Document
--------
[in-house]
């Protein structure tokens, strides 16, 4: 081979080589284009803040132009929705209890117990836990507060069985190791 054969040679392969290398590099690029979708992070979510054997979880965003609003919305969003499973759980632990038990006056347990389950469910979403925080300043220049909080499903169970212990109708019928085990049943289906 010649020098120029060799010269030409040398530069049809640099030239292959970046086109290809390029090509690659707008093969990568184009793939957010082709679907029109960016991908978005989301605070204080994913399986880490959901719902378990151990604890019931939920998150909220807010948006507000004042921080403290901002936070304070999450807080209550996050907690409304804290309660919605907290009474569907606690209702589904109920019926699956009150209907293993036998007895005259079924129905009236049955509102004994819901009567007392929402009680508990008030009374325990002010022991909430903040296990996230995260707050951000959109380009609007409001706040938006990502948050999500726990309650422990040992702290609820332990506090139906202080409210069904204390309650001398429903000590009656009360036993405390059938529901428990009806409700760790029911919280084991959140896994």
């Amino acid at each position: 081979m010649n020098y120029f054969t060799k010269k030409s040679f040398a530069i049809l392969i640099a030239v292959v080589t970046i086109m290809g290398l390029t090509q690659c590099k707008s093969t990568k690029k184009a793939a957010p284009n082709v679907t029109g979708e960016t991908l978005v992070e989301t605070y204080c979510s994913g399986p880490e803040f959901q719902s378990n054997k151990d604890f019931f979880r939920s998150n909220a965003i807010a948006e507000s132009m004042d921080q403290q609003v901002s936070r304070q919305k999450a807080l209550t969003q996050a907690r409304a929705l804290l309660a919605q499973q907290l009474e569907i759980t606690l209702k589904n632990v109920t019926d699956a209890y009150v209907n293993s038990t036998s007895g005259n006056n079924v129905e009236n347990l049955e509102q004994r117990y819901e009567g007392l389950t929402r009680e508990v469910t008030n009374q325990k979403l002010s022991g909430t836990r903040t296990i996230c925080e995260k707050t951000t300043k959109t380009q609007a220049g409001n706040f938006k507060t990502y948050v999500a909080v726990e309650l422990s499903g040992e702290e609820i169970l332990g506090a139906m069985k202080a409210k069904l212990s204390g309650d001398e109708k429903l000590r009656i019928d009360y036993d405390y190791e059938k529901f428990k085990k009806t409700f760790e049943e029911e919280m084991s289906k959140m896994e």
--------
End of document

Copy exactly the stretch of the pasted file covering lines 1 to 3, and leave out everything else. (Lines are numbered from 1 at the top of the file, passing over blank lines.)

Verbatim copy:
[in-house]
């Protein structure tokens, strides 16, 4: 081979080589284009803040132009929705209890117990836990507060069985190791 054969040679392969290398590099690029979708992070979510054997979880965003609003919305969003499973759980632990038990006056347990389950469910979403925080300043220049909080499903169970212990109708019928085990049943289906 010649020098120029060799010269030409040398530069049809640099030239292959970046086109290809390029090509690659707008093969990568184009793939957010082709679907029109960016991908978005989301605070204080994913399986880490959901719902378990151990604890019931939920998150909220807010948006507000004042921080403290901002936070304070999450807080209550996050907690409304804290309660919605907290009474569907606690209702589904109920019926699956009150209907293993036998007895005259079924129905009236049955509102004994819901009567007392929402009680508990008030009374325990002010022991909430903040296990996230995260707050951000959109380009609007409001706040938006990502948050999500726990309650422990040992702290609820332990506090139906202080409210069904204390309650001398429903000590009656009360036993405390059938529901428990009806409700760790029911919280084991959140896994």
């Amino acid at each position: 081979m010649n020098y120029f054969t060799k010269k030409s040679f040398a530069i049809l392969i640099a030239v292959v080589t970046i086109m290809g290398l390029t090509q690659c590099k707008s093969t990568k690029k184009a793939a957010p284009n082709v679907t029109g979708e960016t991908l978005v992070e989301t605070y204080c979510s994913g399986p880490e803040f959901q719902s378990n054997k151990d604890f019931f979880r939920s998150n909220a965003i807010a948006e507000s132009m004042d921080q403290q609003v901002s936070r304070q919305k999450a807080l209550t969003q996050a907690r409304a929705l804290l309660a919605q499973q907290l009474e569907i759980t606690l209702k589904n632990v109920t019926d699956a209890y009150v209907n293993s038990t036998s007895g005259n006056n079924v129905e009236n347990l049955e509102q004994r117990y819901e009567g007392l389950t929402r009680e508990v469910t008030n009374q325990k979403l002010s022991g909430t836990r903040t296990i996230c925080e995260k707050t951000t300043k959109t380009q609007a220049g409001n706040f938006k507060t990502y948050v999500a909080v726990e309650l422990s499903g040992e702290e609820i169970l332990g506090a139906m069985k202080a409210k069904l212990s204390g309650d001398e109708k429903l000590r009656i019928d009360y036993d405390y190791e059938k529901f428990k085990k009806t409700f760790e049943e029911e919280m084991s289906k959140m896994e």